Skip to comments.The Rev. Johann Vanderbijl: "Figs and Thistles"
Posted on 07/20/2005 3:04:14 PM PDT by sionnsar
In the sermon Figs and Thistles, the Rev. Vanderbijl uses the readings for the Eighth Sunday after Trinity, Romans 8:12-17 and St. Matthew 7:15-21, to speak about, among other things, ecclesiastical events in Connecticut. He writes about movements in the world and the Church:
But there is a movement in the Church right now that is an even greater thorny issue, even though some of it is on a more subtle level. Ecclesiastical officials are making statements and decisions that fly in the face of biblical orthodoxy. Priests are physically persecuted, their offices and personal files broken into all because of their stand on biblical authority. Prominent orthodox laymen are being excommunicated. We are no longer talking about paranoid political insurrectionists here we are talking about men who took vows to banish and drive away from the Church all erroneous and strange doctrine contrary to Gods Word. How do we deal with this Exodus from all the Church has stood for and believed since the beginning?Indeed, this sermon is a timely warning and should be read in its entirety, for we indeed have ravenous wolves in our churches and our society; it is part of Christian discernment that we must
Jesus addressed this in our Gospel passage for this morning. Beware of false prophets, He said, who come in sheeps clothing, but inwardly they are ravenous wolves. Notice that the terms our Lord used here all point to someone within the confines of the sheepfold, not someone outside. Firstly, He described the person as a prophet. Now, a prophet is someone who speaks for God who represents God to men who prefaces his pronouncements with thus says the Lord and proceeds to speak the word of God. False prophets on the other hand misrepresent God by proclaiming the word of man. There are numerous examples of false prophets in both Old and New Testaments and, indeed, throughout the history of the Church up to our present day so, we should not be surprised to hear of men or women claiming to speak for God and yet proclaiming a way foreign to Holy Scripture.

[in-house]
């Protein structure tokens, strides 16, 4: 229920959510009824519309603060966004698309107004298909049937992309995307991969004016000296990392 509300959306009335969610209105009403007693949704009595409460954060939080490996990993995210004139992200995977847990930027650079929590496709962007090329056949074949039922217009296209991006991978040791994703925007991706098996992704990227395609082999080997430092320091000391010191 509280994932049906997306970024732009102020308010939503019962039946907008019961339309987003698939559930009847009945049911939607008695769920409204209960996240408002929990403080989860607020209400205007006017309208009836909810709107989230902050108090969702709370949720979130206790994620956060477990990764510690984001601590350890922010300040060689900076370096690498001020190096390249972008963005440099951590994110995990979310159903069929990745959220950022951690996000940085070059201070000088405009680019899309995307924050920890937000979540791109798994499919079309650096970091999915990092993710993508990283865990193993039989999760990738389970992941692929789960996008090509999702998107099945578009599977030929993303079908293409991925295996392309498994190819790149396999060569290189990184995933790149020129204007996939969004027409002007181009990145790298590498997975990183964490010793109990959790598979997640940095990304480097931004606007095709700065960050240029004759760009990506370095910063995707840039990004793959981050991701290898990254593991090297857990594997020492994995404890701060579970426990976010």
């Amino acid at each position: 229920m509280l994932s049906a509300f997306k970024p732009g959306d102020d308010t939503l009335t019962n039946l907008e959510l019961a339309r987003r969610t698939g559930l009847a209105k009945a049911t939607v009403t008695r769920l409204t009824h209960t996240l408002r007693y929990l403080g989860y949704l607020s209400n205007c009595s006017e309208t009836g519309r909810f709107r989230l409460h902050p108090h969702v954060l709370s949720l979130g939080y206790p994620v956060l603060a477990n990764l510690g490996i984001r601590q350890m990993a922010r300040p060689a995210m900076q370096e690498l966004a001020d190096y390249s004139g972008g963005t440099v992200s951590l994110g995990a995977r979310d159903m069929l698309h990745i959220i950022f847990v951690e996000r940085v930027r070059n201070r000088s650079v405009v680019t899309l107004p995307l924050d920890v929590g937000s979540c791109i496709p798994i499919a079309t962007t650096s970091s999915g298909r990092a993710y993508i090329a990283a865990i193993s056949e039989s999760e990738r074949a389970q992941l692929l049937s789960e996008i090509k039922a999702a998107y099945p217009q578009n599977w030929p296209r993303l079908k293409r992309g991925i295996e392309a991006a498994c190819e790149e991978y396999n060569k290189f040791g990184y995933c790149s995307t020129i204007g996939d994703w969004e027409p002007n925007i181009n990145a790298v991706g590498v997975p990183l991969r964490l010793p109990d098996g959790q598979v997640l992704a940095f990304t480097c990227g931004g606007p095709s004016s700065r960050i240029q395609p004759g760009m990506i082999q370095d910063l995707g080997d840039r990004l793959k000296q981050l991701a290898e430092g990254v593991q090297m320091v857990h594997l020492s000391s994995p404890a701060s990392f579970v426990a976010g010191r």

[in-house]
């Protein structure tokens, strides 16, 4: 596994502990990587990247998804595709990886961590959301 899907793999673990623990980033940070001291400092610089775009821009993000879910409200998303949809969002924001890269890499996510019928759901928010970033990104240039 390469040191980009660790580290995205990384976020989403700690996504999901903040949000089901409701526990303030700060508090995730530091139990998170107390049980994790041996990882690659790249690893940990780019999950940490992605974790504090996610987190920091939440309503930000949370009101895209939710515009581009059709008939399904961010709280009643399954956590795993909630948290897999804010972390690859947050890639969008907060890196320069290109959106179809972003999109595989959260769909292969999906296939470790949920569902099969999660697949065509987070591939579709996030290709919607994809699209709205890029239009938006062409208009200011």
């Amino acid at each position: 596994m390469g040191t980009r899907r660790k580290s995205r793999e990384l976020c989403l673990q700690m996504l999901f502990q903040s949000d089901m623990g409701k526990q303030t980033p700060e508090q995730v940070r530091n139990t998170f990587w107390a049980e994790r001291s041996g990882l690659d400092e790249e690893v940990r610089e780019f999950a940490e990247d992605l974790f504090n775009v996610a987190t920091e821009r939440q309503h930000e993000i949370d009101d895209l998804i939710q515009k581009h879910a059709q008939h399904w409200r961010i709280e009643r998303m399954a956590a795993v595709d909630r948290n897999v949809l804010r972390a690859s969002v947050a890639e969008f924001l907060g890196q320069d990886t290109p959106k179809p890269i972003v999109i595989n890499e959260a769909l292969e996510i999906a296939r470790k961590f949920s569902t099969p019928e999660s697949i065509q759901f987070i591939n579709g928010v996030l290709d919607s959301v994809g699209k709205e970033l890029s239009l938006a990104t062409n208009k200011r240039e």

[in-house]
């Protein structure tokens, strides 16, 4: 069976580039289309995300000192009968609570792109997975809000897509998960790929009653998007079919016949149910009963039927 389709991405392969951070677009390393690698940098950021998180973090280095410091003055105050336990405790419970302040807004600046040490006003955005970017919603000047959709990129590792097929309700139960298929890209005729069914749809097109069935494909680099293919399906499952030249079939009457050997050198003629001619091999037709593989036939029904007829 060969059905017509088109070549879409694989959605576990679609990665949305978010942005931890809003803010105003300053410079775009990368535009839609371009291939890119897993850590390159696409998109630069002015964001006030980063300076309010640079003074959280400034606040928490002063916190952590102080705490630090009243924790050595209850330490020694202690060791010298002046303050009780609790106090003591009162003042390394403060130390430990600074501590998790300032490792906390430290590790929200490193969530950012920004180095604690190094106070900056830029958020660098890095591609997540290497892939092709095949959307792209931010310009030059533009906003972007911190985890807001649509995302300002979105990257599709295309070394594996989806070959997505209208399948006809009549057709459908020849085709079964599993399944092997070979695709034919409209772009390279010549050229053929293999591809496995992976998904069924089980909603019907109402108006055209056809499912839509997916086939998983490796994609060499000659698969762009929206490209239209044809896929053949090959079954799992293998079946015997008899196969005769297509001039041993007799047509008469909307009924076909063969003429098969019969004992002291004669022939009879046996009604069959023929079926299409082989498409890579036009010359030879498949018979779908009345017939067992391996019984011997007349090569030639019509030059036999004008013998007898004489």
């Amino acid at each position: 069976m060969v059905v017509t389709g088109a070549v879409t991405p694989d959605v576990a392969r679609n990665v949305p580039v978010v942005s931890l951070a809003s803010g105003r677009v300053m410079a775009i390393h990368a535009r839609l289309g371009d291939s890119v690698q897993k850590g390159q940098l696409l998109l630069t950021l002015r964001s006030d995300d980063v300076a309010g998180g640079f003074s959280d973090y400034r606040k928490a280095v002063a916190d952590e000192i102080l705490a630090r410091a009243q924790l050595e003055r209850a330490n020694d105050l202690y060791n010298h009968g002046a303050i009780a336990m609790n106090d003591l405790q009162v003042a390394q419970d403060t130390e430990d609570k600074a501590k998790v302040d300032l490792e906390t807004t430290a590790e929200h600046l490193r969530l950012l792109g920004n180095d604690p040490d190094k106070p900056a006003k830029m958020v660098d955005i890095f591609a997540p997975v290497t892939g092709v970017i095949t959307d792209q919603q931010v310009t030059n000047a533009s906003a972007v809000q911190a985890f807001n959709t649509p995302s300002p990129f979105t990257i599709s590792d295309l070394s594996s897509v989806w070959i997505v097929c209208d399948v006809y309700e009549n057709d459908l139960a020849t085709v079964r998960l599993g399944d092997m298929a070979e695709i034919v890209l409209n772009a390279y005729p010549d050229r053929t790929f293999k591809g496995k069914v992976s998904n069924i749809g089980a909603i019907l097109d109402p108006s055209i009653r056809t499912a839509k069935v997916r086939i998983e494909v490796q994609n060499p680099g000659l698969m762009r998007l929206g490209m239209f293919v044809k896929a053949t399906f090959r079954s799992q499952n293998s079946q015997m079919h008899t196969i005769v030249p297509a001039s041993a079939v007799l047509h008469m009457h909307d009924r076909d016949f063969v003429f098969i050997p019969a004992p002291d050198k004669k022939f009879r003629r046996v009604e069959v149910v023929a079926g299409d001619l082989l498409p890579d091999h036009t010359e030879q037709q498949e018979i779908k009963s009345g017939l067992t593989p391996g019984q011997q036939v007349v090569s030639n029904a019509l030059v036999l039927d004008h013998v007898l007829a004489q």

Secondly, our Lord said that this person wore sheeps clothing. In other words, for all we know, this person is one of the flock. They purposefully disguise themselves to blend in with the Body and they are usually very difficult to distinguish from the true. They may say all the right things they may be people whom you admire or whose company you enjoy. Of course, the more obvious their error the more likely they are to be corrected or exposed, but in this passage Jesus is speaking about those who are squeaky-clean on the surface, but whose agenda is to break down and dismantle the Church from within. They are ravenous wolves that seek to kill and destroy and they do.
Unfortunately, Christians all too often go after those who are obviously on the wrong path while ignoring a far greater peril from the serpent they quite happily nurse in their own bosom. Appearances are deceptive and we need to be on our guard, especially in this day and age when innocent faces carry deadly explosives in their backpacks. Lethal spiritual bombs may just as well be carried in the folds of copes and mitres or between the pages of Bibles and hymnals.
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